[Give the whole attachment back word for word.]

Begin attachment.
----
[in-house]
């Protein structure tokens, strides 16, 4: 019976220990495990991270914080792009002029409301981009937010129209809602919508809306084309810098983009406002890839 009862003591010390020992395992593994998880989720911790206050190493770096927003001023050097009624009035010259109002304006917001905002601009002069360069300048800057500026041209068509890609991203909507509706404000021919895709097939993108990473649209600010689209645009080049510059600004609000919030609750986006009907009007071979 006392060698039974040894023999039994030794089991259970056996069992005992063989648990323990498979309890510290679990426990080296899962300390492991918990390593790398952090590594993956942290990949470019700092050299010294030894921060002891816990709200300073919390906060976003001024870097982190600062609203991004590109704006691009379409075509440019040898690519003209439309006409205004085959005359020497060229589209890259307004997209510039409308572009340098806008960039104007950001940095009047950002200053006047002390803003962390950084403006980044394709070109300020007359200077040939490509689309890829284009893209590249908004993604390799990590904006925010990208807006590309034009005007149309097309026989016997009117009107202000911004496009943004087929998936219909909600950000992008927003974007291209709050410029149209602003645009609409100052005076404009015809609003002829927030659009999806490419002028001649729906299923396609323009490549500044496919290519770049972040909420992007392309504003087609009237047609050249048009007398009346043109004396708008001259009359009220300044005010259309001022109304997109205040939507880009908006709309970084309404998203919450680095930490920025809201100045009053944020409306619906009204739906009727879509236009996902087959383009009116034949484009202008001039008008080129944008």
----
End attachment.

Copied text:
[in-house]
């Protein structure tokens, strides 16, 4: 019976220990495990991270914080792009002029409301981009937010129209809602919508809306084309810098983009406002890839 009862003591010390020992395992593994998880989720911790206050190493770096927003001023050097009624009035010259109002304006917001905002601009002069360069300048800057500026041209068509890609991203909507509706404000021919895709097939993108990473649209600010689209645009080049510059600004609000919030609750986006009907009007071979 006392060698039974040894023999039994030794089991259970056996069992005992063989648990323990498979309890510290679990426990080296899962300390492991918990390593790398952090590594993956942290990949470019700092050299010294030894921060002891816990709200300073919390906060976003001024870097982190600062609203991004590109704006691009379409075509440019040898690519003209439309006409205004085959005359020497060229589209890259307004997209510039409308572009340098806008960039104007950001940095009047950002200053006047002390803003962390950084403006980044394709070109300020007359200077040939490509689309890829284009893209590249908004993604390799990590904006925010990208807006590309034009005007149309097309026989016997009117009107202000911004496009943004087929998936219909909600950000992008927003974007291209709050410029149209602003645009609409100052005076404009015809609003002829927030659009999806490419002028001649729906299923396609323009490549500044496919290519770049972040909420992007392309504003087609009237047609050249048009007398009346043109004396708008001259009359009220300044005010259309001022109304997109205040939507880009908006709309970084309404998203919450680095930490920025809201100045009053944020409306619906009204739906009727879509236009996902087959383009009116034949484009202008001039008008080129944008």